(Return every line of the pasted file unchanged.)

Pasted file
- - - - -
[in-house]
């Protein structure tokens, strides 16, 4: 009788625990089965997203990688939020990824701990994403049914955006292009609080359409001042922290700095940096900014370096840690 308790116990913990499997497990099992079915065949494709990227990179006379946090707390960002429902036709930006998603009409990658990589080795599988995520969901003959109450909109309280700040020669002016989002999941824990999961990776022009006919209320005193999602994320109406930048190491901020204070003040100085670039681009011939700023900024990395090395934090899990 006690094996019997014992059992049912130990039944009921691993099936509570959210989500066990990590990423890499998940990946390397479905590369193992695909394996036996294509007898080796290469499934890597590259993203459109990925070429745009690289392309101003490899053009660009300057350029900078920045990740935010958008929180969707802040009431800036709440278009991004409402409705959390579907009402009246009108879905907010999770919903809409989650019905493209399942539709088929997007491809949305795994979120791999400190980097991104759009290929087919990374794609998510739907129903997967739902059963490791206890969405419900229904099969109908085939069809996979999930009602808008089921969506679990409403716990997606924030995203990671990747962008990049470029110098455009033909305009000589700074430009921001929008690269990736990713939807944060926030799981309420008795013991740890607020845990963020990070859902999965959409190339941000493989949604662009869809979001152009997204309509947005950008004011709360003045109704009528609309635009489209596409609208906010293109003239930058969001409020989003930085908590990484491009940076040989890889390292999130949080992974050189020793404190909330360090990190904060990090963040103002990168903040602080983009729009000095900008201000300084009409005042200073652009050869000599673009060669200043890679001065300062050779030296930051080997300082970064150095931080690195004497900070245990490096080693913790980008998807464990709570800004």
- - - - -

[in-house]
């Protein structure tokens, strides 16, 4: 009788625990089965997203990688939020990824701990994403049914955006292009609080359409001042922290700095940096900014370096840690 308790116990913990499997497990099992079915065949494709990227990179006379946090707390960002429902036709930006998603009409990658990589080795599988995520969901003959109450909109309280700040020669002016989002999941824990999961990776022009006919209320005193999602994320109406930048190491901020204070003040100085670039681009011939700023900024990395090395934090899990 006690094996019997014992059992049912130990039944009921691993099936509570959210989500066990990590990423890499998940990946390397479905590369193992695909394996036996294509007898080796290469499934890597590259993203459109990925070429745009690289392309101003490899053009660009300057350029900078920045990740935010958008929180969707802040009431800036709440278009991004409402409705959390579907009402009246009108879905907010999770919903809409989650019905493209399942539709088929997007491809949305795994979120791999400190980097991104759009290929087919990374794609998510739907129903997967739902059963490791206890969405419900229904099969109908085939069809996979999930009602808008089921969506679990409403716990997606924030995203990671990747962008990049470029110098455009033909305009000589700074430009921001929008690269990736990713939807944060926030799981309420008795013991740890607020845990963020990070859902999965959409190339941000493989949604662009869809979001152009997204309509947005950008004011709360003045109704009528609309635009489209596409609208906010293109003239930058969001409020989003930085908590990484491009940076040989890889390292999130949080992974050189020793404190909330360090990190904060990090963040103002990168903040602080983009729009000095900008201000300084009409005042200073652009050869000599673009060669200043890679001065300062050779030296930051080997300082970064150095931080690195004497900070245990490096080693913790980008998807464990709570800004």